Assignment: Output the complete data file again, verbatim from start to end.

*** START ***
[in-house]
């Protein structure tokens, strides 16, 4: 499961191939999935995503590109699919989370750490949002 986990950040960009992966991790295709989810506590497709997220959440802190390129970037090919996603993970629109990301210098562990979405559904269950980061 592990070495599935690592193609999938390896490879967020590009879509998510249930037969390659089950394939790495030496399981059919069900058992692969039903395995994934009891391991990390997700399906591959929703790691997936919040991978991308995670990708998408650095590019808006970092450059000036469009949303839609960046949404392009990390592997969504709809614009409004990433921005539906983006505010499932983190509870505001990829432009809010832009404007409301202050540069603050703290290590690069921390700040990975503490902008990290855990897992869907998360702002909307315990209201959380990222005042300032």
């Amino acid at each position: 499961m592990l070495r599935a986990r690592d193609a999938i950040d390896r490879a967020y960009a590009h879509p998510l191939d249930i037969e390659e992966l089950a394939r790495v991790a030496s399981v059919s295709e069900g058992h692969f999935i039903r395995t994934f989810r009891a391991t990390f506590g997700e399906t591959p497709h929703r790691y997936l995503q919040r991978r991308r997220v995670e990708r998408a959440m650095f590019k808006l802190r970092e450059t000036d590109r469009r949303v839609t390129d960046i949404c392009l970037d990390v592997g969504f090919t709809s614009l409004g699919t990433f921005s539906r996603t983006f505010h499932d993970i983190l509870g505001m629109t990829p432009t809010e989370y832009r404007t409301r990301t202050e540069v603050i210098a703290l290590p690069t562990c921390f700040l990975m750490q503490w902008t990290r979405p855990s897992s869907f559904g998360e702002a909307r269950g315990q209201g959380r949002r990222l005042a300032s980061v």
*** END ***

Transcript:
[in-house]
């Protein structure tokens, strides 16, 4: 499961191939999935995503590109699919989370750490949002 986990950040960009992966991790295709989810506590497709997220959440802190390129970037090919996603993970629109990301210098562990979405559904269950980061 592990070495599935690592193609999938390896490879967020590009879509998510249930037969390659089950394939790495030496399981059919069900058992692969039903395995994934009891391991990390997700399906591959929703790691997936919040991978991308995670990708998408650095590019808006970092450059000036469009949303839609960046949404392009990390592997969504709809614009409004990433921005539906983006505010499932983190509870505001990829432009809010832009404007409301202050540069603050703290290590690069921390700040990975503490902008990290855990897992869907998360702002909307315990209201959380990222005042300032």
């Amino acid at each position: 499961m592990l070495r599935a986990r690592d193609a999938i950040d390896r490879a967020y960009a590009h879509p998510l191939d249930i037969e390659e992966l089950a394939r790495v991790a030496s399981v059919s295709e069900g058992h692969f999935i039903r395995t994934f989810r009891a391991t990390f506590g997700e399906t591959p497709h929703r790691y997936l995503q919040r991978r991308r997220v995670e990708r998408a959440m650095f590019k808006l802190r970092e450059t000036d590109r469009r949303v839609t390129d960046i949404c392009l970037d990390v592997g969504f090919t709809s614009l409004g699919t990433f921005s539906r996603t983006f505010h499932d993970i983190l509870g505001m629109t990829p432009t809010e989370y832009r404007t409301r990301t202050e540069v603050i210098a703290l290590p690069t562990c921390f700040l990975m750490q503490w902008t990290r979405p855990s897992s869907f559904g998360e702002a909307r269950g315990q209201g959380r949002r990222l005042a300032s980061v």